How Empires Happen

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"How Empires Happen"

One point that I think it’s sometimes easy to overlook is the extent to which a policy of imperialism somewhere or other is compatible with that country remaining nominally sovereign in many respects. You probably know, for example, that Vietnam used to be a French colony. You may not, however, realize what a glance at yesterday’s edition of Robert Farley’s “Deposed Monarch Blogging” will tell you, namely that Vietnam was technically under the control of the Nguyen dynasty whose scion Nguyen Phuc Anh was embroiled in conflict with Tay Son peasant rebellions when he “asked for and received support from France, which helped him unify Vietnam in 1802.” Over the course of the nineteenth century the dependence of the Nguyen regime on French support led to a situation where “by the 20th century, the monarch was seen as little more than a French puppet” but the last emperor didn’t actually abdicate the post until 1945 and even then the French tried to have him installed as Head of State in South Vietnam.

Similarly, the United States effectively controlled Cuban affairs through the Platt Amendment and Dominican affairs through the US-Dominican Treaty for Assistance in Governing. An important part of the psychology of the Middle East is that the monarchies in the region are all successors to Vietnam-style arrangements where noble families secured control of their patches of land thanks to military assistance from Western powers who then allowed the Sauds, Sabahs, Husseins, etc. to sub-contract as local monarchs and the continuing pro-American orientation of those regimes combined with American support for the regimes can be understood as the United States simply taking the place of the British Empire. Along the same lines, Nasser rose to power in Egypt after participating in a coup that deposed a similarly situated monarch, and the decision of Anwar Sadat and Hosni Mubarak to make peace with Israel, accept US foreign aid, and adopt a generally America-friendly foreign policy is open to criticism as moving backwards from the anti-colonial tradition of Nasser.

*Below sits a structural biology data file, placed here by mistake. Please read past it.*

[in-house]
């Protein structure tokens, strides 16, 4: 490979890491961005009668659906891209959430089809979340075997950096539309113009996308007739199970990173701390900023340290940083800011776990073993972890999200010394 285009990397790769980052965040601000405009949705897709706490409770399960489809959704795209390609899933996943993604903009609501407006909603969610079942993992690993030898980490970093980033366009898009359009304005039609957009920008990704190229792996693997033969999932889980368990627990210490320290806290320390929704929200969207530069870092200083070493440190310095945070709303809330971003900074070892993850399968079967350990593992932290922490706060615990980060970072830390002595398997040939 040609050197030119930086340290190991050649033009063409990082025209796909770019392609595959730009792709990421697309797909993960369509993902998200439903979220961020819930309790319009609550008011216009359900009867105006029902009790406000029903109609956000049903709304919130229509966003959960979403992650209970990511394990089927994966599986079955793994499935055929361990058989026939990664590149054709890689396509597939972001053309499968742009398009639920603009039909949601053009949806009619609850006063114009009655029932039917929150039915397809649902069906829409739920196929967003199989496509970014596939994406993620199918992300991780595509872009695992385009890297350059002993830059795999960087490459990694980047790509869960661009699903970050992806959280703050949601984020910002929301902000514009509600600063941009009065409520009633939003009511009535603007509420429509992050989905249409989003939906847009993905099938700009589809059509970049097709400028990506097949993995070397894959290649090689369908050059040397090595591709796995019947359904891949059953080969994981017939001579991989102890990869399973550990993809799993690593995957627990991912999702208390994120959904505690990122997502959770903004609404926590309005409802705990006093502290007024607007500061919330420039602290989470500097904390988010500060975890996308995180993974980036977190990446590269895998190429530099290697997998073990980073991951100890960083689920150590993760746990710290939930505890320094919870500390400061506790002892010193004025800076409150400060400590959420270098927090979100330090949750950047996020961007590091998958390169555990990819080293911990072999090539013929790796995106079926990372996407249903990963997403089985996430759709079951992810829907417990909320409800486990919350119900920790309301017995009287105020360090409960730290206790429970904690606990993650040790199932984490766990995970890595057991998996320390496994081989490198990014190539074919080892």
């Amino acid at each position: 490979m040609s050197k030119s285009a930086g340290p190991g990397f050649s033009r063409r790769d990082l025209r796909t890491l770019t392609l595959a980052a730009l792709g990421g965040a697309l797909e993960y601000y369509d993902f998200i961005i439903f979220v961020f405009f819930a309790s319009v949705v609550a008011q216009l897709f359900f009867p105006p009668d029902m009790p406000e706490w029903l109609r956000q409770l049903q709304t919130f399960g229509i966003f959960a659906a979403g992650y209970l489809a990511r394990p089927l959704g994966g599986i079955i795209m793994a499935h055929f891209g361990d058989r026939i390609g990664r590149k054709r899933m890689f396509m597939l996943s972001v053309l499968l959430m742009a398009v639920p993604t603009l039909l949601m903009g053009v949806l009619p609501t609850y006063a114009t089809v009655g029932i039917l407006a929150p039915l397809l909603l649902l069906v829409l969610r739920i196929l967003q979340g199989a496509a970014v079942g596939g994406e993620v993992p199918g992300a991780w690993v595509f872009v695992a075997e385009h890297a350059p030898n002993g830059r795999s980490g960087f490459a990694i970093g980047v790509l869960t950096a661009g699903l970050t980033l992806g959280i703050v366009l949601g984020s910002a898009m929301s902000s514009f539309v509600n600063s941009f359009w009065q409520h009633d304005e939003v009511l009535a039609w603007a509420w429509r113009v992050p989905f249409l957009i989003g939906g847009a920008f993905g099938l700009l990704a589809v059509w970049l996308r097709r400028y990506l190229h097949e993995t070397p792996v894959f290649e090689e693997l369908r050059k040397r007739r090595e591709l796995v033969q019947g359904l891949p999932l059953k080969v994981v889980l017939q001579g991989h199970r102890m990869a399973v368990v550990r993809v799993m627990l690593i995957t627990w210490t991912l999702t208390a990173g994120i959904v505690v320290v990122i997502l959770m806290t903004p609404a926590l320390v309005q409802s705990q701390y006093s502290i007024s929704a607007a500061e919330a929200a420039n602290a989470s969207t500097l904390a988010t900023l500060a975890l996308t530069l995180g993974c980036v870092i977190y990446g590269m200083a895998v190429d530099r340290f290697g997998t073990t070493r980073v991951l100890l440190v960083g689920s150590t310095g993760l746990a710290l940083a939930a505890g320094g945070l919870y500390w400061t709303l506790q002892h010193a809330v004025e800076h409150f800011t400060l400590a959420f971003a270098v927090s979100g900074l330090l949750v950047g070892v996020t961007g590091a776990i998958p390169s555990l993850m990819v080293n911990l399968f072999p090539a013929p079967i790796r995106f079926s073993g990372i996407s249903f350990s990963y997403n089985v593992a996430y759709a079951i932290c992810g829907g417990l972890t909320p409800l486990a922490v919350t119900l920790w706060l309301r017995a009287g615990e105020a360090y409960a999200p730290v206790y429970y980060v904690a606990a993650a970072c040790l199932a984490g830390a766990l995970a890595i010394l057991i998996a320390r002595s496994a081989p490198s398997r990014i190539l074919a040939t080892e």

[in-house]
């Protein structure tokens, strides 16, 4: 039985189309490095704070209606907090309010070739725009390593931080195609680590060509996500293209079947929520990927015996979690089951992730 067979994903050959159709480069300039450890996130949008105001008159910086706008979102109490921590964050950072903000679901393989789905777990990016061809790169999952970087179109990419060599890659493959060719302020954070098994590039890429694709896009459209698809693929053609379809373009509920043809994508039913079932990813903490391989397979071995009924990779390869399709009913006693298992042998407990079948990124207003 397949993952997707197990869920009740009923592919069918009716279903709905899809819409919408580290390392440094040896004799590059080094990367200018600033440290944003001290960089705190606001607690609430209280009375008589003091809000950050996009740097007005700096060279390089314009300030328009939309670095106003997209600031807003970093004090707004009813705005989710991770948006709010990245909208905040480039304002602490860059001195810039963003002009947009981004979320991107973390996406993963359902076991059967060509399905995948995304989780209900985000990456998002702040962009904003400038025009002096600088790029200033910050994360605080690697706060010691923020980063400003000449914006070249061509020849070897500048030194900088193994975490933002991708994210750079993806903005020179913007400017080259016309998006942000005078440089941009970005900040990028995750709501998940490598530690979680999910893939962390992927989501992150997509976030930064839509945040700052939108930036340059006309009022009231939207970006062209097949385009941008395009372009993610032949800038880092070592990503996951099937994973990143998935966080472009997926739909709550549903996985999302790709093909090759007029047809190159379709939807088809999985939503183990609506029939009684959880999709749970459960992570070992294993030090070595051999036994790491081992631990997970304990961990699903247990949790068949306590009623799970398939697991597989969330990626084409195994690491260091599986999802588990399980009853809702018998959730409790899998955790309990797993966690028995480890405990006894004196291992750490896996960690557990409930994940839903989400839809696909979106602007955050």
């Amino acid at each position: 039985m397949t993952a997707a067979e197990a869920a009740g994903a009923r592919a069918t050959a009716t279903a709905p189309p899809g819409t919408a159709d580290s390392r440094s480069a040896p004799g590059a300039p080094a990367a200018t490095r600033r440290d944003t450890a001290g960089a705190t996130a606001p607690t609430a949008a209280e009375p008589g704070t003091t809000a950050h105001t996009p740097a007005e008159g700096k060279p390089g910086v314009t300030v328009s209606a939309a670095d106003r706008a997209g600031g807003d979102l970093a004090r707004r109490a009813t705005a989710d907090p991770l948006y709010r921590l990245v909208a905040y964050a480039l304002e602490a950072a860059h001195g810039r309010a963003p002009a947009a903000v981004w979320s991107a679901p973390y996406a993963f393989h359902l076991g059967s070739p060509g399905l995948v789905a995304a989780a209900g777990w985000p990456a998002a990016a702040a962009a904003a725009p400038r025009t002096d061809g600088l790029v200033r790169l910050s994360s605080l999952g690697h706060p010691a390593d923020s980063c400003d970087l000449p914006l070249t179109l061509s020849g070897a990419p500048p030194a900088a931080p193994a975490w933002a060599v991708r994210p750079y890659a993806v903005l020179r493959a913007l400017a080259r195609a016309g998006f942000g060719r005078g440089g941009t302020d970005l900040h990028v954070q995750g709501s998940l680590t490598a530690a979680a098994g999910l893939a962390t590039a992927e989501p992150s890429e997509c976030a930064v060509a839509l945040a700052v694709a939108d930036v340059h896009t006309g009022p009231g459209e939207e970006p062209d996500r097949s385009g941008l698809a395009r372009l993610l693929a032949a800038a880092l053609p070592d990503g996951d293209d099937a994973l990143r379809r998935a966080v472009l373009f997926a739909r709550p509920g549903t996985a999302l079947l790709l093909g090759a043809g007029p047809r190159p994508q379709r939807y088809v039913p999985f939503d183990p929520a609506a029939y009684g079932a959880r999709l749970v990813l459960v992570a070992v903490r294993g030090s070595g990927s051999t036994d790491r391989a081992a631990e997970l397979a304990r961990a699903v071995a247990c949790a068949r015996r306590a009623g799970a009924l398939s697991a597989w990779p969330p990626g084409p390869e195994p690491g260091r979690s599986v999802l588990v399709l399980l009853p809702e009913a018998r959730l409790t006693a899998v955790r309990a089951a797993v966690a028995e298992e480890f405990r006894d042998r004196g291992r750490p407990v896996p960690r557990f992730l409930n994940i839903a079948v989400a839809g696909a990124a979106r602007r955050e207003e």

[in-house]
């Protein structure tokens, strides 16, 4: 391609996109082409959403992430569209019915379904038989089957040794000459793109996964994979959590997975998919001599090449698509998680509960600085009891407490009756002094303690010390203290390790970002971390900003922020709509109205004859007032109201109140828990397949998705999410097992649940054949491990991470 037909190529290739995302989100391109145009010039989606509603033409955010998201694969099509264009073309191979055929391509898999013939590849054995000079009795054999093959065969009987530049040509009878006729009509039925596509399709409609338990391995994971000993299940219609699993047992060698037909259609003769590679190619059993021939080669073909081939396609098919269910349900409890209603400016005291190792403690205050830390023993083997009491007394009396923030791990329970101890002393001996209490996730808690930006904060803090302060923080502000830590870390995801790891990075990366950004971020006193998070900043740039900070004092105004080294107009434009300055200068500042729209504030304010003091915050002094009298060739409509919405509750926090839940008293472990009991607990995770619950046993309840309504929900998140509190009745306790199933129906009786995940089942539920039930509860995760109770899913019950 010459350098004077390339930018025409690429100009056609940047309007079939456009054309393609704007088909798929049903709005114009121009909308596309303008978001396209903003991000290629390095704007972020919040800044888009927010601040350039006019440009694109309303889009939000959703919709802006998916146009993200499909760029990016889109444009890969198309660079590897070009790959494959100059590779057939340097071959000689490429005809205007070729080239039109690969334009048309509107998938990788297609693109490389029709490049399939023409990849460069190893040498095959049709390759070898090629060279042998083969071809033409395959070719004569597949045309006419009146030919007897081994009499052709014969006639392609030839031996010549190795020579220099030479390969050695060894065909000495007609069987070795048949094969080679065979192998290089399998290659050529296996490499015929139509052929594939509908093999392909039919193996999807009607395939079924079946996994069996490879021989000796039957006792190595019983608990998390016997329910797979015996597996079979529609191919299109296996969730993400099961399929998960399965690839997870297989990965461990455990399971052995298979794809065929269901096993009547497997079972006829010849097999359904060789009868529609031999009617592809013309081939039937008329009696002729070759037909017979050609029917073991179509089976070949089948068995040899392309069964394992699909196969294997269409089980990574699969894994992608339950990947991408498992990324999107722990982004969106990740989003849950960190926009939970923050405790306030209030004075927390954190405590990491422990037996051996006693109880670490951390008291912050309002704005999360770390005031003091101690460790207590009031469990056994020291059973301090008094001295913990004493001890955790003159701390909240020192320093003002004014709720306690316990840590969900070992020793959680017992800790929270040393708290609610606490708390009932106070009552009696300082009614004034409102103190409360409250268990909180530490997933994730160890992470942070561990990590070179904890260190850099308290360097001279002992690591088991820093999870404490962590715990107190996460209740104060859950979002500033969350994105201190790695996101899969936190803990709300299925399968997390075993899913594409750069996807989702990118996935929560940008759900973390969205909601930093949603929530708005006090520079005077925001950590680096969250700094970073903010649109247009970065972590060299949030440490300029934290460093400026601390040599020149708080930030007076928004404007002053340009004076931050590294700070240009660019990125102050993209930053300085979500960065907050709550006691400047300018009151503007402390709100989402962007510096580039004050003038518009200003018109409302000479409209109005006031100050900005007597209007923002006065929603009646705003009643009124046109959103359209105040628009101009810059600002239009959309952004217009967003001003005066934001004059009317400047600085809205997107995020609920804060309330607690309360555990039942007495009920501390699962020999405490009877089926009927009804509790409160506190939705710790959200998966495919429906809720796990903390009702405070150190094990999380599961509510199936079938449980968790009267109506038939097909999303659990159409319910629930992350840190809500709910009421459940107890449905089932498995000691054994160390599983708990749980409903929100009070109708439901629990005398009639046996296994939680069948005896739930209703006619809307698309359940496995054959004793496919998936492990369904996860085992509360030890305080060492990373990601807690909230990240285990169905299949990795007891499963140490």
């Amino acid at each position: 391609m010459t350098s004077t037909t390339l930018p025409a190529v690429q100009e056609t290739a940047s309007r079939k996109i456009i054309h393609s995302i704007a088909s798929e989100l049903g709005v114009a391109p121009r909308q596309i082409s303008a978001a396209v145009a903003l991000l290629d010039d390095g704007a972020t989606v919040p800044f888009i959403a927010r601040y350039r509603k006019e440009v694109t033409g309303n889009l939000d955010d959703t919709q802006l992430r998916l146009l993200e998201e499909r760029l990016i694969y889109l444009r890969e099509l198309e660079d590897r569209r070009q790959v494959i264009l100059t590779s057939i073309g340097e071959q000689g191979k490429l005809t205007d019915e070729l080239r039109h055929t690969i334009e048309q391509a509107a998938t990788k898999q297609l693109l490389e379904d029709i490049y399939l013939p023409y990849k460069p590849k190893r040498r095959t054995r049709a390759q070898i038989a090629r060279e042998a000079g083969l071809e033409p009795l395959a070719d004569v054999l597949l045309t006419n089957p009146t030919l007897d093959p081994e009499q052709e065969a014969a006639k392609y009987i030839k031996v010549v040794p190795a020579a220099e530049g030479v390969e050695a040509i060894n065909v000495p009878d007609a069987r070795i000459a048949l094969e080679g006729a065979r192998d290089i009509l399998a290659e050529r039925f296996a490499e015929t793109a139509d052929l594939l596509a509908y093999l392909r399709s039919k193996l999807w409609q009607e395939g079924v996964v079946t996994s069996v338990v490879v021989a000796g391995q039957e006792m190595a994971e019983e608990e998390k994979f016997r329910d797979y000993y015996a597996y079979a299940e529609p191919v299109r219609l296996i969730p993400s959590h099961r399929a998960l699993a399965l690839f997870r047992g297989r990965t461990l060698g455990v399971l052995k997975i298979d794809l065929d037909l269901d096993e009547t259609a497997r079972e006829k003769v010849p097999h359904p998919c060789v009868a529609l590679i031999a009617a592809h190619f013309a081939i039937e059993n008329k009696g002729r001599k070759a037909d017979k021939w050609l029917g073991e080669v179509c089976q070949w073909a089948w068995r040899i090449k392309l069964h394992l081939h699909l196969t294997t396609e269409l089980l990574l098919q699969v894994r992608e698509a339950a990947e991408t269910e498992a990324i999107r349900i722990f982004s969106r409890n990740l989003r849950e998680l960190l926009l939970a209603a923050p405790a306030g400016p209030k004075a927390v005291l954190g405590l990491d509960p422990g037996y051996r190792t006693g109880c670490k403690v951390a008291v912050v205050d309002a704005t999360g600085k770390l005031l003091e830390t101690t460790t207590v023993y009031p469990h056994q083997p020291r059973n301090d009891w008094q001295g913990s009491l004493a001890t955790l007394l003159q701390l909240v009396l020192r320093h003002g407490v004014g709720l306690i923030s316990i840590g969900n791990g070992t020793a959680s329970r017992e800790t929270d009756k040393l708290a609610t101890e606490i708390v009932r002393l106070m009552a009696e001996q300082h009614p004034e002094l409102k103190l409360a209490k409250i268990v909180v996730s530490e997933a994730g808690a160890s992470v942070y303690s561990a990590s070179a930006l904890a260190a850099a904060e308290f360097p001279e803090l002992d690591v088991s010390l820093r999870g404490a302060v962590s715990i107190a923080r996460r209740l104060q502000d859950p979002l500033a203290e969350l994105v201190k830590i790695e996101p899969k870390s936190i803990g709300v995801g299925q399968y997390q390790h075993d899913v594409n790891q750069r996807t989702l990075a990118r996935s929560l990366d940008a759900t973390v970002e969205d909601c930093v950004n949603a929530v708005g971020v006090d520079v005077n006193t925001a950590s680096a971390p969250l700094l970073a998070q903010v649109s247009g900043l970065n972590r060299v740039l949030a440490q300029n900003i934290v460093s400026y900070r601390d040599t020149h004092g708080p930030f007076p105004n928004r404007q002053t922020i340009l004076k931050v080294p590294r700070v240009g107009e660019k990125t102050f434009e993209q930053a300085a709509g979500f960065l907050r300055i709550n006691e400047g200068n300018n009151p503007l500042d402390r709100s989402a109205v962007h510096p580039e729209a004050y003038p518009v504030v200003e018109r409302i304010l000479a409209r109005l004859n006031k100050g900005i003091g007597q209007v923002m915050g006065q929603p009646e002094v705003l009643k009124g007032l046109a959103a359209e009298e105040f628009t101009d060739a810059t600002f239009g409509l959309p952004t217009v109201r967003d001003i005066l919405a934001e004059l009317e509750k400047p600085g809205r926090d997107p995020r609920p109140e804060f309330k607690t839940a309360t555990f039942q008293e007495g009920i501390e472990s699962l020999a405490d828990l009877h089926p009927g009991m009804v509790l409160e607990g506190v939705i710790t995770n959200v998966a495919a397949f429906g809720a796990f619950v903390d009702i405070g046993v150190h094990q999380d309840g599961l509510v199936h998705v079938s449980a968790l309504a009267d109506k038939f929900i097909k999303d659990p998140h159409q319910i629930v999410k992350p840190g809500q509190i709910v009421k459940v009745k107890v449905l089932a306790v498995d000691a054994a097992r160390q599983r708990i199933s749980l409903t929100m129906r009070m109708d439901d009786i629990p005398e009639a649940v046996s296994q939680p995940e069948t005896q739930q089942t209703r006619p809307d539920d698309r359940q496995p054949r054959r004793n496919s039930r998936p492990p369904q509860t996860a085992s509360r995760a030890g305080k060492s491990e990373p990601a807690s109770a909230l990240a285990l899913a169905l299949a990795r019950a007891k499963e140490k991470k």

Needless to say, few Americans see things this way, but Americans aren’t well-known for our deep understanding of the history of foreign countries. But once you understand this view of the region’s history, you can see that from this context the idea of the United States coming in to overthrow Iraq’s Baath regime (another country that, like Egypt, once had a semi-colonial monarchy before it was replaced with an anti-colonial dictatorship) and install a new one more sympathetic to American foreign policy goals in the name of democracy wasn’t going to have much credibility.

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